Software development environment
This page gives instructions and hints for setting up a development environment and then develop, test, and deploy your software changes in that environment. This material was presented at the 11 September 2023 New Contributors meeting. You can view the video here.
To prepare to contribute to the Keptn project, we recommend that you:
- Study the Keptn documentation to understand what Keptn does and how it works.
Familiarize yourself with the lifecycle-toolkit repository, which is the primary repository for Keptn software and documentation. In particular, study the sections for the four main Keptn components:
Each of these is described in the Components section of the documentation and most include a README file with more information.
Study the material in Technologies and concepts you should know.
- Create an account for yourself on GitHub if you do not already have an account.
- Set up a fork of the lifecycle-toolkit repository to use with your development.
- Three Kubernetes operators
At the top level of the repository,
you also see the
This defines the runners that you can use when defining
tasks to be run either pre- or post-deployment.
These are discussed in
Runners and containers.
To test and develop software for the Keptn project, you need to install the following on your system:
- Docker: a tool for containerization, which allows software applications to run in isolated environments and makes it easier to deploy and manage them.
- A Kubernetes cluster running an appropriate version of Kubernetes. See Supported Kubernetes versions for details. Most contributors create a local Kubernetes-in-Docker(KinD) cluster. This is adequate for developing software for Keptn. See Kubernetes cluster for instructions.
- kubectl: a command-line interface tool used for deploying and managing applications on Kubernetes clusters.
- kustomize: a tool used for customizing Kubernetes resource configurations and generating manifests.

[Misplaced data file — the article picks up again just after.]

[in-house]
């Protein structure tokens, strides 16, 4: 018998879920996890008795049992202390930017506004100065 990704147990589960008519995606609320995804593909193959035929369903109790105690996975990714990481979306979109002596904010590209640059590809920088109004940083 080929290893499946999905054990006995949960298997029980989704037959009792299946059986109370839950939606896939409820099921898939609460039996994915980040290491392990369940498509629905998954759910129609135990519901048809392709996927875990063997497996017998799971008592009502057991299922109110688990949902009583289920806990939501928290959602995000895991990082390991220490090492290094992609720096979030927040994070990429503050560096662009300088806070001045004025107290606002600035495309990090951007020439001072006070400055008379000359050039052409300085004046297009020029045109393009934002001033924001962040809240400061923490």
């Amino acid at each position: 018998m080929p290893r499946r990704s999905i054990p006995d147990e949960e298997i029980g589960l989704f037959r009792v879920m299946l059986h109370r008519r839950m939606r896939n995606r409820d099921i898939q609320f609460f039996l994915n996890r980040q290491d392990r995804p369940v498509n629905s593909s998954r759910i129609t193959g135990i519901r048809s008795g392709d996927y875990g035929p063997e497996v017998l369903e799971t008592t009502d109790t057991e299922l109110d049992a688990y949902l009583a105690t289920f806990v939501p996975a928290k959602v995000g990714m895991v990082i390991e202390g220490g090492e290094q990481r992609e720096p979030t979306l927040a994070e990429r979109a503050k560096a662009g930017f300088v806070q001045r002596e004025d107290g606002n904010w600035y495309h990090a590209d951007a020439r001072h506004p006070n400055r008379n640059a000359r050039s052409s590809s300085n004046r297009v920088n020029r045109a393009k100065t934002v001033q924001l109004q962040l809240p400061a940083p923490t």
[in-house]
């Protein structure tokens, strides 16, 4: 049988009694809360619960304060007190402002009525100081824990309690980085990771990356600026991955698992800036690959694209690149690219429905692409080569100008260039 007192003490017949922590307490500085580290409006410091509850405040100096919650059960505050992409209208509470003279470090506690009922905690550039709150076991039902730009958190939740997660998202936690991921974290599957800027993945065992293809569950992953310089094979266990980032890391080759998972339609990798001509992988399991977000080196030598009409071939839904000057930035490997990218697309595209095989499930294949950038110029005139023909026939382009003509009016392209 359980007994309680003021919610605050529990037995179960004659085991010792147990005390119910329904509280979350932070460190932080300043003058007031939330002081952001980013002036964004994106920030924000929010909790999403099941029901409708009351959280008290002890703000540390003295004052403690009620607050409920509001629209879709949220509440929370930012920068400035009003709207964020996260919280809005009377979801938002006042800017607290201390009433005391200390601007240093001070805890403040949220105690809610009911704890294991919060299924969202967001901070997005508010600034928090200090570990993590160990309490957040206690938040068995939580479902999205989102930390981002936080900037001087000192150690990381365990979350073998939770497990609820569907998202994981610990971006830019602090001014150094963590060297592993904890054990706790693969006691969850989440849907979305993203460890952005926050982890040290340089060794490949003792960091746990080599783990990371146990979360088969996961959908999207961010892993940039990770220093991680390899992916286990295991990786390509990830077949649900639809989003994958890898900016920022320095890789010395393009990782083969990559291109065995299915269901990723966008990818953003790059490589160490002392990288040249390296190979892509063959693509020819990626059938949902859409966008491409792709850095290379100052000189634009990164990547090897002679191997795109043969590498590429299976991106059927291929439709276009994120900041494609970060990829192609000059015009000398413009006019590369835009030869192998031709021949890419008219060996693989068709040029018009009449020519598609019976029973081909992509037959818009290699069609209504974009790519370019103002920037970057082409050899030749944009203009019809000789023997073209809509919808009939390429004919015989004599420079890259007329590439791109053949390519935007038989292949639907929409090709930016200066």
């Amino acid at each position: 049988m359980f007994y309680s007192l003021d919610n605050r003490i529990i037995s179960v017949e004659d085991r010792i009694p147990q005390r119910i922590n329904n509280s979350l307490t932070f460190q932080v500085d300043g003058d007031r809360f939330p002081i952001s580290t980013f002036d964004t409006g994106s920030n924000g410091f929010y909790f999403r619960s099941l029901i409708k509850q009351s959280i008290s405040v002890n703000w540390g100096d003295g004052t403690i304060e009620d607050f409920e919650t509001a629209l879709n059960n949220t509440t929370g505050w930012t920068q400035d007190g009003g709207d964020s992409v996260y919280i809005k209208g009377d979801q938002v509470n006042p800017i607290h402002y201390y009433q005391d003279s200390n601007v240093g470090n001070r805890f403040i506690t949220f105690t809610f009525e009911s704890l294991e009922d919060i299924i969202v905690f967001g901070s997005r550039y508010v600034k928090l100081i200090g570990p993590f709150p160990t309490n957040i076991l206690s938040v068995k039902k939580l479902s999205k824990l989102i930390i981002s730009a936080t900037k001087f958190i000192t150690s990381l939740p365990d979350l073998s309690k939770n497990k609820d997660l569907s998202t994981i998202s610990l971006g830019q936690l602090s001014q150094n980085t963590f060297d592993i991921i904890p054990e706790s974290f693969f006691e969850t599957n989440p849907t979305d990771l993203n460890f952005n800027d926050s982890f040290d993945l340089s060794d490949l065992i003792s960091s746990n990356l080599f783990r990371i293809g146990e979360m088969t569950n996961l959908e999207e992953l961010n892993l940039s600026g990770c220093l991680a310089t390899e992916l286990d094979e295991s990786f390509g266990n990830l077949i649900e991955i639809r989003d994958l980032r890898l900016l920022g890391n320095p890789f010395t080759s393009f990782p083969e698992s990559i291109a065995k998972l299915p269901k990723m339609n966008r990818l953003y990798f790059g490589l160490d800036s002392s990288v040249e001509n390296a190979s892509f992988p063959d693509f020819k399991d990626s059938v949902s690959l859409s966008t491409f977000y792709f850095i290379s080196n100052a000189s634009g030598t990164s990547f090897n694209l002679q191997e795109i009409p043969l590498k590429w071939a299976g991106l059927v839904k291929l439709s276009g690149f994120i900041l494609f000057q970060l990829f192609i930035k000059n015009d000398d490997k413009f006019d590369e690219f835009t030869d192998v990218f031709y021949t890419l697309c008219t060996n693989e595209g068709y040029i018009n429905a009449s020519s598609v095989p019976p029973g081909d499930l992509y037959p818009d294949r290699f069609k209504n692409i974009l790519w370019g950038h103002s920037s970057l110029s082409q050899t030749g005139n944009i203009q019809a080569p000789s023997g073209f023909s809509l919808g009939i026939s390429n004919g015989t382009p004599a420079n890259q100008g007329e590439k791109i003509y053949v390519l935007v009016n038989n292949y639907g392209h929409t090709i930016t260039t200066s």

- Helm: a package manager for Kubernetes that simplifies the deployment and management of applications on a Kubernetes cluster.
- Go-lang: the language used to code the Keptn software.
Follow the instructions in Fork and clone the repository to get a local copy of the software.
Keptn provides a tool that deploys the development version of the software on your Kubernetes cluster and pushes the built image to your private repository. You identify your private repository with the
RELEASE_REGISTRY=argument and can add any
TAGarguments you like. For example, the following command builds the environment and pushes the image to the
The build commands are defined in the Makefile located in the root directory of your clone. This file includes a number of environment variables that can be specified as required.
- After this runs, verify that pods are running on your Kubernetes cluster for the four components of the product.
Code your changes
You are now ready to make your changes to the source code.
Follow the instructions in Create local branch to create a branch for your changes.
Make your changes to the appropriate component.
Deploy the component you modified and push the image to your private Github repository. Note that you only need to rebuild the component you modified; you do not need to rebuild all components. For example, if your modifications are to the
Keptn includes a set of tests that are run on each PR that is submitted. We require that all changes pass unit tests, component tests, end-to-end tests, and integration tests before you create a PR with your changes.
If your change introduces a new feature, you may need to update the test suites to cover your changes. These tests use basic go-library, Ginkgo or chainsaw tests. You can ask the maintainers to tell you where to put your additional test data.
Tests are run on your local machine. Study the detailed log that is produced to identify why the test failed. Study these errors, modify your code, and rerun the test until it passes.
Use your IDE to run unit tests on your code.
Run the integration tests from the root directory of your clone:
This runs a series of chainsaw
tests locally and then cleans up your local environment.
You can run individual tests with the
chainsaw test command;
see the Makefile for the specific syntax of each test.
lifecycle-operator directory, run the component tests:
scheduler directory, run the end-to-end tests: